Silence descends in Portsmouth as city unites to honour VE Day
SILENCE fell in Portsmouth as thousands of people paused to mark the 75th anniversary of VE Day as families were urged to draw on the ‘same spirit of national endeavour’
Communities across the area paused at 11am to remember those who served in the Second World War, and the price so many paid for freedom.
The poignant moment was led by the Prince of Wales and the Duchess of Cornwall, who each laid a wreath at a memorial near Balmoral.
In Portsmouth, the city’s lord mayor, Councillor David Fuller, stood alone to lay a wreath at the war memorial in Guildhall Square in his final duty as the island’s first citizen.
Speaking to The News afterwards, he said: ‘It was very surreal, standing there alone in front of the cenotaph remembering the fallen and the people that contributed to us being liberated.
‘It was incredibly emotional and something that I won’t forget for a very long time. It was a very emotional way to finish my time as mayor.’
About 60 people spread out across Guildhall Square to pay their respects.
Among them was Second World War veteran Albert Meek. The sprightly 94-year-old served during the tail-end of the war and was in Margate, Kent, preparing to travel to Japan when VE Day was announced on May 8, 1945.
Recounting his memories of the celebration, the former Corporal ,of Lord Street, Landport, said: ‘There were street parties everywhere. Everyone was getting smashed and all the lads were taking women home for the night. It was a really great celebration.’
The former paratrooper, who also served in the Hampshire Regiment and later the Devonshire Regiment, added he was on a troopship in Singapore when Japan finally surrendered months later, in August.
He added: ‘Us old guys tend to try and forget the war. Our experiences were so bad during the war we just try to forget them. It was awful.
‘I remember being evacuated to the Isle of Wight when I was 12 or 13, with my sister. The bombing of Portsmouth was so horrific in those days. It’s something I will never forget.’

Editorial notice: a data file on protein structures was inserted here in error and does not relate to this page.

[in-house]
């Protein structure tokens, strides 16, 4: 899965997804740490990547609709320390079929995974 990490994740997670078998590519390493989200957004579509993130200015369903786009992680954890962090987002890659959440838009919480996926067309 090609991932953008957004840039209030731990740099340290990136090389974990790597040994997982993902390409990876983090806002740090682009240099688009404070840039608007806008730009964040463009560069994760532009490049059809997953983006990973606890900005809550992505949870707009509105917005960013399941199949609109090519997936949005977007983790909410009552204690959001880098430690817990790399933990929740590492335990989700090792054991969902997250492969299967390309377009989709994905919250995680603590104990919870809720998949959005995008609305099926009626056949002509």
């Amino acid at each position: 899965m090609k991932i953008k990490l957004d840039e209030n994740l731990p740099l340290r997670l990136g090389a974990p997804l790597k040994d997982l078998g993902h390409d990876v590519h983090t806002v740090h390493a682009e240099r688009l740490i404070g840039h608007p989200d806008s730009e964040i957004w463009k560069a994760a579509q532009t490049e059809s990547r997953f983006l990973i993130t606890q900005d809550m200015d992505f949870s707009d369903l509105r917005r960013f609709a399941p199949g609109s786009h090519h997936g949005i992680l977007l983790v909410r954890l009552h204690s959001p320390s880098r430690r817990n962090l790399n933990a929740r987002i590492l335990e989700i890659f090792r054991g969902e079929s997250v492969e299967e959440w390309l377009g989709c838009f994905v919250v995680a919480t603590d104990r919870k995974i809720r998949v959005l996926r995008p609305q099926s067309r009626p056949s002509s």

Military personnel paid their respects during the two-minute tribute.
Sailors on Portsmouth-based HMS Dauntless, currently in Birkenhead near Liverpool, stood on the Type 45 destroyer’s deck to honour the silence.
A bugler from the Royal Marines Band Service sounded the Last Post at Portsmouth Naval Memorial in Southsea, in honour of the 15,000 naval personnel killed during the war.
While later, musicians from the Band of Her Majesty’s Royal Marines at Fareham’s HMS Collingwood performed for the nation to kick-start the day of commemorations.
Tributes were also paid by workers at the Hilsea bus depot, who stopped to line the street to mark the two-minutes' silence.
The RAF staged flypasts across the country, with the Red Arrows soaring through the sky above Buckingham Palace and the London Eye and Typhoon fighter jets flying over Edinburgh, Cardiff and Belfast.
In a letter to veterans, the prime minister assured them that despite the ongoing lockdown, their efforts to defeat a ‘ruthless enemy’ would not be forgotten.
Boris Johnson said: ‘On this anniversary, we are engaged in a new struggle against the coronavirus which demands the same spirit of national endeavour that you exemplified 75 years ago.
‘We cannot pay our tribute with the parades and street celebrations we enjoyed in the past; your loved ones may be unable to visit in person,’ he said in the letter.
‘But please allow us, your proud compatriots, to be the first to offer our gratitude, our heartfelt thanks and our solemn pledge: you will always be remembered.’